If we can trust history, we can find some hope. Even the most malicious, most contagious, most virulent pandemic of all time, the Black Death of the 14th century, came to an end. After killing about 40% of the people in the world, the plague stopped, and after it stopped the world quickly became a better, safer, happier place. The number of marriages rose substantially, the rate of births rose too, the salaries made by workers went up, people had more opportunities than they ever had before. Everything in fact suddenly was better, brighter.

I tend to be more pessimistic than optimistic, but I’ve decided this time, with this pandemic, to let my optimism shine a little more brightly. After all, hope is our mother.

The End of the World

My father used to say, “It’s the end of the world,” all the time as a joke. He had seen the world end once before with his own eyes. He had been in Buchenwald concentration camp for 4 years during World War II. There he had seen his friends crucified, hanged, starved, beaten, and frozen to death. After the war, he had spent 6 years in a refugee camp in Germany, waiting for some country to welcome him and our family in.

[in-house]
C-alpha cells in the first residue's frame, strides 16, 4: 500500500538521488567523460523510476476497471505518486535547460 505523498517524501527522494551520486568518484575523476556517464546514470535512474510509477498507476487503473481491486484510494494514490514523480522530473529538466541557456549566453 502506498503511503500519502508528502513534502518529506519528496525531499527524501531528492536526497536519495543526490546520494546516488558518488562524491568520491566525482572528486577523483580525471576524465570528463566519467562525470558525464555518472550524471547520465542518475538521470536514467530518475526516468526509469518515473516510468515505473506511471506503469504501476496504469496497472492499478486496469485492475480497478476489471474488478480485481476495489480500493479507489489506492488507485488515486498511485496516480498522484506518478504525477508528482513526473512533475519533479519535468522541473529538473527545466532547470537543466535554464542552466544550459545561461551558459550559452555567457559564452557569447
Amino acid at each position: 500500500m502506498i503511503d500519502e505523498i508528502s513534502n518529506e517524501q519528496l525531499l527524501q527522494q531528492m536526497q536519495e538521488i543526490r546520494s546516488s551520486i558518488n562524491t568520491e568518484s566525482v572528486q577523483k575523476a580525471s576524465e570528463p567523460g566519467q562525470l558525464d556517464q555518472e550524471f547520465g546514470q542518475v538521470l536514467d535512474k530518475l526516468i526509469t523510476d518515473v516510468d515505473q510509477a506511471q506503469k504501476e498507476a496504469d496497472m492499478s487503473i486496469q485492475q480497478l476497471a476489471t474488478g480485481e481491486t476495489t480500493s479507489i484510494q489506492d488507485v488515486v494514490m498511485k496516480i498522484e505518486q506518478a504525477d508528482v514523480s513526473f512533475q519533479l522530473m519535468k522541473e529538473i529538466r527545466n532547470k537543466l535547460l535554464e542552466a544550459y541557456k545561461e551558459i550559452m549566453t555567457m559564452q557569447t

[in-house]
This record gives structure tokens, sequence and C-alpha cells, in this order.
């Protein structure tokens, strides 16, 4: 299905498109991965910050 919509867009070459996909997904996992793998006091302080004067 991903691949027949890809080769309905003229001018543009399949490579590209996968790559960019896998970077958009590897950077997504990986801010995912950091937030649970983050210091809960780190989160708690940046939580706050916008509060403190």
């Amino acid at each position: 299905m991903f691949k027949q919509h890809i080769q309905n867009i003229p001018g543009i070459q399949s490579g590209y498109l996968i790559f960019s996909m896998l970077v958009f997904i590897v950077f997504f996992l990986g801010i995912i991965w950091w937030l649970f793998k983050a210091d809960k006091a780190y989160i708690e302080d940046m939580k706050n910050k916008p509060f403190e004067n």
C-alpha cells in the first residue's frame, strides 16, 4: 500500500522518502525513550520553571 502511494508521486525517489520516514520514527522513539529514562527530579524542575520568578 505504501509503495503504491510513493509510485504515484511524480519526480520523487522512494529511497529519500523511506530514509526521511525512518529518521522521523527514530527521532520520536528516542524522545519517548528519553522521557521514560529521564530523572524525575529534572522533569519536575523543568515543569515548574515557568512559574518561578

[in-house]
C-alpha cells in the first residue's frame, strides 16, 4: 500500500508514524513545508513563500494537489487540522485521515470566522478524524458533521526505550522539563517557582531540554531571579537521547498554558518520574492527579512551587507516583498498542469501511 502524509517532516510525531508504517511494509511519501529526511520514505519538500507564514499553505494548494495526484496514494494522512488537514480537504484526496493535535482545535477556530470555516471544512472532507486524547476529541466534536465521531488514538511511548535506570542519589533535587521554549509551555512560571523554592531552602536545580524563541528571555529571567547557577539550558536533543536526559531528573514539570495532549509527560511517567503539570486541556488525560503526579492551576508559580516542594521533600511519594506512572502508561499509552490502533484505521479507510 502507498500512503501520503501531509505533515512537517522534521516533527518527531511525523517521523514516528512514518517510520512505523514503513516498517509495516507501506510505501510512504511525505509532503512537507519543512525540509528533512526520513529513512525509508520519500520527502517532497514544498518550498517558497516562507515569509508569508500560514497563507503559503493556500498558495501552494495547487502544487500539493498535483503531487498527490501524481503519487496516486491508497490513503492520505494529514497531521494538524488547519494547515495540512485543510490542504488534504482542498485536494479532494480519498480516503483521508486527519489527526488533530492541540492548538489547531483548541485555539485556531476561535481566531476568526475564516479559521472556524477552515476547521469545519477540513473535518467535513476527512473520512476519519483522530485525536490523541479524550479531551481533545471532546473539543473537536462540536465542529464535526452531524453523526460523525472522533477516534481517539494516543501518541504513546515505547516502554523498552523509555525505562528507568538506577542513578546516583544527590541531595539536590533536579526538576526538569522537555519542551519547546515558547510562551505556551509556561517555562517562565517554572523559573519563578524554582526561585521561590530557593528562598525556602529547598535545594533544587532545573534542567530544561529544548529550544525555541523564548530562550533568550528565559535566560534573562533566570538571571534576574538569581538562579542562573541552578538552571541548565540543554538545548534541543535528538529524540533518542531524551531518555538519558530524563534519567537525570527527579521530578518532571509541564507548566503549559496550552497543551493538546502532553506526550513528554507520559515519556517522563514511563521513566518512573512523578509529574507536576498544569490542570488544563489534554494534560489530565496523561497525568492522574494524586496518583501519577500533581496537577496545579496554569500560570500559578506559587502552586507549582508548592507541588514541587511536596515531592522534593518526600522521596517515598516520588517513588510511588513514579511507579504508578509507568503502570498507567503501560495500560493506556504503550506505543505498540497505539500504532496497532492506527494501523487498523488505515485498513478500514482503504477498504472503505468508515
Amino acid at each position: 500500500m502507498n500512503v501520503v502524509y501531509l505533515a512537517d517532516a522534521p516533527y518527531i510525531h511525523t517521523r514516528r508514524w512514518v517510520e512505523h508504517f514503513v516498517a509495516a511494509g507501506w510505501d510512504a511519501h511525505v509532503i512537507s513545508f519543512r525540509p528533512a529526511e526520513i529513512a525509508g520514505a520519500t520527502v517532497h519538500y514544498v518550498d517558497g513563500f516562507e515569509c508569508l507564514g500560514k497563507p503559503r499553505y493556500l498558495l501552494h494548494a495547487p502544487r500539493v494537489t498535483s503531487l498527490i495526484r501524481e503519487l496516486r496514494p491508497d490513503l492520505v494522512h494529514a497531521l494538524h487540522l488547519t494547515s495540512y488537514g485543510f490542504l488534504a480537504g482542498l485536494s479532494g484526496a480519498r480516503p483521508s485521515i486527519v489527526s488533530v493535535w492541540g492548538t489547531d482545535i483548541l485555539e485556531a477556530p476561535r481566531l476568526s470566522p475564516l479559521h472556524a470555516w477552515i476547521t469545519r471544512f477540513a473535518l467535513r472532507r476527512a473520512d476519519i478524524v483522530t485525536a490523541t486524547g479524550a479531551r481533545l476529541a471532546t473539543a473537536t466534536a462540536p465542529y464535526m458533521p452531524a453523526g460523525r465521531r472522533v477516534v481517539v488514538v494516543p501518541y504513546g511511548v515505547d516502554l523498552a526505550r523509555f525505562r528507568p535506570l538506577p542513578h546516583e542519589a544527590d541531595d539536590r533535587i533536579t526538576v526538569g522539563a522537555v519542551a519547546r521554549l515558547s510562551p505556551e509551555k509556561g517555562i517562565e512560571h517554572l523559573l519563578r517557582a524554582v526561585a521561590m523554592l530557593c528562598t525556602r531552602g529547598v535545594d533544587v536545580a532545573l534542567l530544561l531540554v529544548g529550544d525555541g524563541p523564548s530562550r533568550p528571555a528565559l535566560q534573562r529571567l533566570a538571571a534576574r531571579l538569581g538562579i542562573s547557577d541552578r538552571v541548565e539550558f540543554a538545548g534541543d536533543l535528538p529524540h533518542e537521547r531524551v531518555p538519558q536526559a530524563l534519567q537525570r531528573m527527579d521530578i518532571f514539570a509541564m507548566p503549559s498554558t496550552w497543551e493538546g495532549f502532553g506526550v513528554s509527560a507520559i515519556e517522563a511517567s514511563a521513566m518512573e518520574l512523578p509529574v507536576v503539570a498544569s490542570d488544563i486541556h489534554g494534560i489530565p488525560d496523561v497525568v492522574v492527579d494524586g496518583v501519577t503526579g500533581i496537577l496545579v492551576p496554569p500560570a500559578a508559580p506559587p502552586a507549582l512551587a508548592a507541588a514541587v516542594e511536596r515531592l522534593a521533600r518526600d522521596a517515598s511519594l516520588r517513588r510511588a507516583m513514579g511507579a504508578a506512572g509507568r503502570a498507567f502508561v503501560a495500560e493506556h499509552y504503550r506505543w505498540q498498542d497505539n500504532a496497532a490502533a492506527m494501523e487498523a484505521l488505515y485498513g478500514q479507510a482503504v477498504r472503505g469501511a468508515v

And still he joked that the world was ending. Whenever anybody complained about anything, he’d start in joking about how it was the end of the world.

As a kid, if I lost my favorite cats-eye marble or my oldest baseball, I’d get teary-eyed. And that’s when my dad would start in. He would shake his head, put on a pretend frown, and say in Polish, “Koniec świata.”

The world is ending.

What could I do with the sorrow I felt? I shrugged like he did and said the same thing he said, “Koniec świata.”
I’d say that and move on to the next bit of life I needed to live even if I couldn’t find my favorite marble or that special baseball.